After a nice, new, shiny paintjob and reassembly, this owner was experiencing a "Wacky Blinker Function", so he posted this video of his finding to  ...I was happy to see that 10 of 10 suggestions (including mine!) revolved around ground or chassis connections! 

Steve Miller video reposted with his kind permission:

Wacky Blinker Function!

Indeed, when he reported back after having resolved the issue, he confirmed having fixed it by cleaning up the chassis connection...and now that the issue is resolved, Steve is able to once again:  "Fly like and Eagle"!  

In this Tech Note, I thought I would explain in detail what was going on electrically to cause the symptoms observed for those interested (or perhaps those needing a sleeping aid, but not wanting to take one in the form of a pill!).  

General explanation:  Many circuits on the car need a chassis return path for current, and when these otherwise non-associated circuits are located in the same area (like Taillights), they are often connected to the same chassis connection at one point to simply/inexpensively satisfy this requirement.  This gives the necessary chassis return connection to all the circuits...and this practice works just dandy when everything is normal and proper connection Resistance is zero. 

If however, an R develops, or taking this to the extreme, R becomes even infinite (connection becomes completely disconnected!), we have the condition described here, as two otherwise unassociated circuits all of a sudden become very associated, and affect each other! 

Shown in the video, the Marker lights are ON and powered (by Current A below).  When the Directional Signal is also turned ON, and power flows to the Dir Sig Lamp (Current B below), the Marker Light intensity decreases (but only while the Dir Sig Lamp is powered!).  This can be simply explained by the fact that the VDrop across R caused by Current B actually serves to decrease the operating voltage applied to the Marker Light Lamp, and its brightness decreases, resulting a WBF at the fixture.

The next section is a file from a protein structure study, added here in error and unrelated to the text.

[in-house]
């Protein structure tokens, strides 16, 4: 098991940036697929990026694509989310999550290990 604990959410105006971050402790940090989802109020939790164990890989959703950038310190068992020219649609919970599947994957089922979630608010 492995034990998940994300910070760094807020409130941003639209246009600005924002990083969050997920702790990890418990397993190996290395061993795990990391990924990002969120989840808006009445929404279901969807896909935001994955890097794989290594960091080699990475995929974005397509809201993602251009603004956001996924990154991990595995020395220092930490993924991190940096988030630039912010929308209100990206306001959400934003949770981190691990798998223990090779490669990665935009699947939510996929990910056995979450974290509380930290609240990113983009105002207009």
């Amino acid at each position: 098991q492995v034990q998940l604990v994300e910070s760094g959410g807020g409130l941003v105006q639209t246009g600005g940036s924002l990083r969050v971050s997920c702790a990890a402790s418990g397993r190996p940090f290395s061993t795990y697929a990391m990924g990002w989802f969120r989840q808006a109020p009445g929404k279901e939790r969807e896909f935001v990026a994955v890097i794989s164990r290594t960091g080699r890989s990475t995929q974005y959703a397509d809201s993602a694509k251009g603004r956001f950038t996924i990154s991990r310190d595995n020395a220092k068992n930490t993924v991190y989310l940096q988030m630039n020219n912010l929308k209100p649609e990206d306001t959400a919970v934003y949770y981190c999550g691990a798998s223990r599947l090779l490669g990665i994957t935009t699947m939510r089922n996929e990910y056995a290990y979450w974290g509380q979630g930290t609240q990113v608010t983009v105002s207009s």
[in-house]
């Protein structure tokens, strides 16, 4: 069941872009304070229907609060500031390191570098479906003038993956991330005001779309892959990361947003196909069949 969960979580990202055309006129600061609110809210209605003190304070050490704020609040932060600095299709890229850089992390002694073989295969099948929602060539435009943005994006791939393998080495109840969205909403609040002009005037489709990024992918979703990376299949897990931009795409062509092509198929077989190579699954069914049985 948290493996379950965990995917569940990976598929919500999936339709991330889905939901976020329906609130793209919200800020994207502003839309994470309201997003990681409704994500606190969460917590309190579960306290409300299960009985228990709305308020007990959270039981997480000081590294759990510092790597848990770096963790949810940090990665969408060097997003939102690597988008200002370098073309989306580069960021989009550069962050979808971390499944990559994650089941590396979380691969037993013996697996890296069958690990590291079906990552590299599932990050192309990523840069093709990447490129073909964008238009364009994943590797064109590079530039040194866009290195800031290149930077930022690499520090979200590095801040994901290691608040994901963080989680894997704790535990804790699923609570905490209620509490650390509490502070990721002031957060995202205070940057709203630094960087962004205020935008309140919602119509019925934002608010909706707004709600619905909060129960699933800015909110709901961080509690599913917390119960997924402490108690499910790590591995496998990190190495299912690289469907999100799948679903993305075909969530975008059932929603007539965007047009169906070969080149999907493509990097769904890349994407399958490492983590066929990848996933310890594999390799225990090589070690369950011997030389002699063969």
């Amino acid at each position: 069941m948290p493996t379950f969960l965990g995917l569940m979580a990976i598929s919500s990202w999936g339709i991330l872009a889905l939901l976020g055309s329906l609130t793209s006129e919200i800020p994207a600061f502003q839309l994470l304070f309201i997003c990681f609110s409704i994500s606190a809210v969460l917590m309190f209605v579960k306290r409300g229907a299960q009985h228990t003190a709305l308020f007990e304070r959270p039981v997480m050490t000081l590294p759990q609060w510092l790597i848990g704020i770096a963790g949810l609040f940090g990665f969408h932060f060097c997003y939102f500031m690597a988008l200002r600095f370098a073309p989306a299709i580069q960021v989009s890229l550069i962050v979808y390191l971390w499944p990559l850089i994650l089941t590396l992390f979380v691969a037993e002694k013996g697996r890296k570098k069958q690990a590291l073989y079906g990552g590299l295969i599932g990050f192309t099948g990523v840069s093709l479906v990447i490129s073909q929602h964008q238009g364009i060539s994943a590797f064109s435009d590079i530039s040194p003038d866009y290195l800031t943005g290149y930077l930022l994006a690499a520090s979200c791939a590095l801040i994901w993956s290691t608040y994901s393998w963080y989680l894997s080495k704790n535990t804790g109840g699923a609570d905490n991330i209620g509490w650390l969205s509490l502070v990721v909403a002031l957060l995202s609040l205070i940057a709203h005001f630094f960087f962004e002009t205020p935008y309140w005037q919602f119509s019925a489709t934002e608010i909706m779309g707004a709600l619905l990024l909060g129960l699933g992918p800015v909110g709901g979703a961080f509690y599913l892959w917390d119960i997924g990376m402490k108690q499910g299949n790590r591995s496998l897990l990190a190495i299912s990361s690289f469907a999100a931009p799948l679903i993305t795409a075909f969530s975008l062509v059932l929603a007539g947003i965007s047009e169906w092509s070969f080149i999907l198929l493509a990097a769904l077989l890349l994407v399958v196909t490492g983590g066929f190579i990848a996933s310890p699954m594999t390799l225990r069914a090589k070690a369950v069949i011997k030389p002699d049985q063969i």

Shown here is the circuit representation of one side rear lighting fixture with its four circuits: 


Both current paths are included to show that when R is zero, both circuits function as expected, with no interaction taking place, but when the inadvertent R increases to something more than zero, both currents result in developing their own V across the R according to the Ohms Law V=IR.  The currents, and the V they create across R are additive, result in VTotal and since the larger of the currents will result in a higher V, it will predominate the lower Current circuit and affect it. 

Comparing Current Magnitudes:  It can be seen in the following Excerpt of Factory Wiring Diagram following, that the Wattage of the Directional Lamp is more than three times that of the Marker Lamp, meaning the Current of the Dir Lamp has three times the magnitude, so the Marker Lamp Current, Voltage, and performance will certainly be affected! 

Note also that the common chassis connection is shown as separate connections in the factory Wiring Diagrams...and if they were really implemented in that way, that would not allow interaction of circuits...but shown the way it is really wired, with all currents sharing a common path, and with an R in that path, we have the conditions for circuit interaction!

Excerpt of the 1800 factory Wiring Diagram, for convenience showing two separate Chassis Returns.  If it were really wired like that,
no interaction could take place, but I have added "The way it's really wired!", where the Chassis Returns and therefore Currents are
combined in one path and connection, setting up the scenario whereby the circuits will interact in the presence of R more than zero!